The President (Henry Fonda) now becomes involved. He is accompanied by his Russian translator, Buck (Larry Hagman), and they descend to an underground bunker far below the White House. The President asks for suggestions. Groeteschele’s suggestion is to do nothing. He says that Russia will not retaliate because to do so would put an end to its plan of Communist World denomination. Bogan says that belief is nonsense, and that the Russians will counterattack with everything they have. Black and Groeteschele debate the idea of the first strike, and the latter says that the Nazis and Japanese were right to attack first to destroy their mortal enemies. He says he has learned from them. Black says “you learned so well, that there is no difference between you and what you want to kill.” Again, a timeless question is raised: Is it necessary to become as ruthless as the enemy, who you condemn for that ruthlessness, in order to stop that opponent?




The decision is made to shoot down America’s own bombers to prevent a nuclear attack and subsequent armed exchange between the two countries. This action appears ironic, since the whole point of the military is to exact losses on an opponent. When the President gives the order, he says he expects the SAC personnel “to act as patriots.” At first this statement seems inappropriate. But, the President wants them to look at the big picture and understand that they must sacrifice their fellow servicemen to protect their country from the devastation of a nuclear holocaust. The American fighter pilots fall to their deaths in the ocean when they run out of fuel in the failed attempt to catch the bombers. It is then that the President contacts the Russian Premier. He offers American help to shoot down the bombers. It is at this point that trust becomes an issue.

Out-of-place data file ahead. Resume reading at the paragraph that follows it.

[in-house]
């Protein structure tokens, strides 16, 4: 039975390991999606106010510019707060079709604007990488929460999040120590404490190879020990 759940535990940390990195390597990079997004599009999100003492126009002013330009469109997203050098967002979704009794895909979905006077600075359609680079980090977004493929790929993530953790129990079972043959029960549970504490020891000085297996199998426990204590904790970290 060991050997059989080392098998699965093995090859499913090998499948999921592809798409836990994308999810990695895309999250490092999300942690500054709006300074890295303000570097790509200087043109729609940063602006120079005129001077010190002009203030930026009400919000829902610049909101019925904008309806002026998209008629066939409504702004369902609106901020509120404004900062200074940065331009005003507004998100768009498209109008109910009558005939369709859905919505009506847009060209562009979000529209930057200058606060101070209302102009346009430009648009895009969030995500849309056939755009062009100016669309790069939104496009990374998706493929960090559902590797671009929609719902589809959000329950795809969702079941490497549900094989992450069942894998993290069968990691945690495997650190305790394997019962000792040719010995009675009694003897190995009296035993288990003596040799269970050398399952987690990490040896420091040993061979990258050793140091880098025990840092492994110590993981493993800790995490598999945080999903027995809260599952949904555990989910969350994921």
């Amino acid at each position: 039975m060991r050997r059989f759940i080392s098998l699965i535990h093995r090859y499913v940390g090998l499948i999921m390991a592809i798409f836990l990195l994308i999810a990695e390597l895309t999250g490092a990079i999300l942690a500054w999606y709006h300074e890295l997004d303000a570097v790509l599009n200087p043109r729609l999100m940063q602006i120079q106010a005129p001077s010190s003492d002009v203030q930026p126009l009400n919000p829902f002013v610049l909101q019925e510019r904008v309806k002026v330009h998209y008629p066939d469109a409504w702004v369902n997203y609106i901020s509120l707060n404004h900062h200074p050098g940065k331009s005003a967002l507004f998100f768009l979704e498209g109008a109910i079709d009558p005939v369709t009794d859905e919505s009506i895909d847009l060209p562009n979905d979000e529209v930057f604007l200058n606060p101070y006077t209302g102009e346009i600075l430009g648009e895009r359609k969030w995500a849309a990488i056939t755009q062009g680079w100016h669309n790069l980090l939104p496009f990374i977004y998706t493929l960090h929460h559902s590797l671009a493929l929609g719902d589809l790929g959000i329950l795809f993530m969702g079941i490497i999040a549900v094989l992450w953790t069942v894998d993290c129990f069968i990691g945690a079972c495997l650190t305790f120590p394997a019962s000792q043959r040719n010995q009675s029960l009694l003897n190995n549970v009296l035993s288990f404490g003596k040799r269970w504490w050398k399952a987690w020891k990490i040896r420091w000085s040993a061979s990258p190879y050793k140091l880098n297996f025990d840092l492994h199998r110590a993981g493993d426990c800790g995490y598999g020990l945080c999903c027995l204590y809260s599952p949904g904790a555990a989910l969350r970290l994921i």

Cascio is unable to tell the Russians how to detonate the Vindicator air-to-air missiles inside the planes to stop the bombers. He attacks Bogan and says he is under the orders of the President to take command. The Colonel is taken away, saying how he was better than Bogan, who looked down on him when he saw him with “those people” – his parents. Cascio’s inferiority issues turn into paranoia. He thinks the Russians are really flying under the radar, ready to launch a surprise attack. The person who doesn’t want to admit to his own shortcomings wants to blame and attack others before he is scrutinized and found lacking in ability.


The Russian military men are also suspicious. They attack decoys even though they have been told it is a waste of precious time. They are also prideful, and reject help to shoot down the bombers at first. People tend to fall back on old ways of thinking and behaving because they feel reassured with what is familiar, even when these ways are blind to the perils that exist outside their worlds. An example of this way of acting is when Groeteschele, during this crisis, analyzes Russian military hardware, and says the U.S can “compensate” to gain superiority in the future, ignoring the real possibility of no future. It appears that he, and those like him, do not learn from their mistakes.  But, the President believes that they should learn from this horrible error. He tells the Russian Premier “If we do not trust each other, there may not be another time” to fix the dangers in the nuclear age. He says to the Russian, “What we put between us, we can remove.” Humanity over machines is emphasized by camera close-ups of eyes, mouths and faces. During a break in communications, the President and Buck, the translator, hold onto their humanity by talking about the weather. Bogan and his Russian counterpoint share warm memories of the times they spent in London, finishing their conversation by saying, “Goodbye, my friend.”


In the end, Moscow is destroyed. The President realizes that a great sacrifice has to be made to avoid nuclear war. He orders his friend, General Black (his name indicates that he must take on this dark deed), to drop hydrogen bombs on New York City. The First Lady is there, and so is Black’s family. In the beginning of the film, Black tells his wife how much he needs his family, and now he must kill them. He tells the bomber’s crew that he alone will fly the plane and drop the bombs. He knows that he would not be able to endure living after doing this deed. He pulls out a poisoned needle and sticks himself, as we reenter his dream of the bullfight. He now realizes he is the matador, the killer, the military man, who must now take the place of the bull and be permanently “retired” to end the nightmare of death.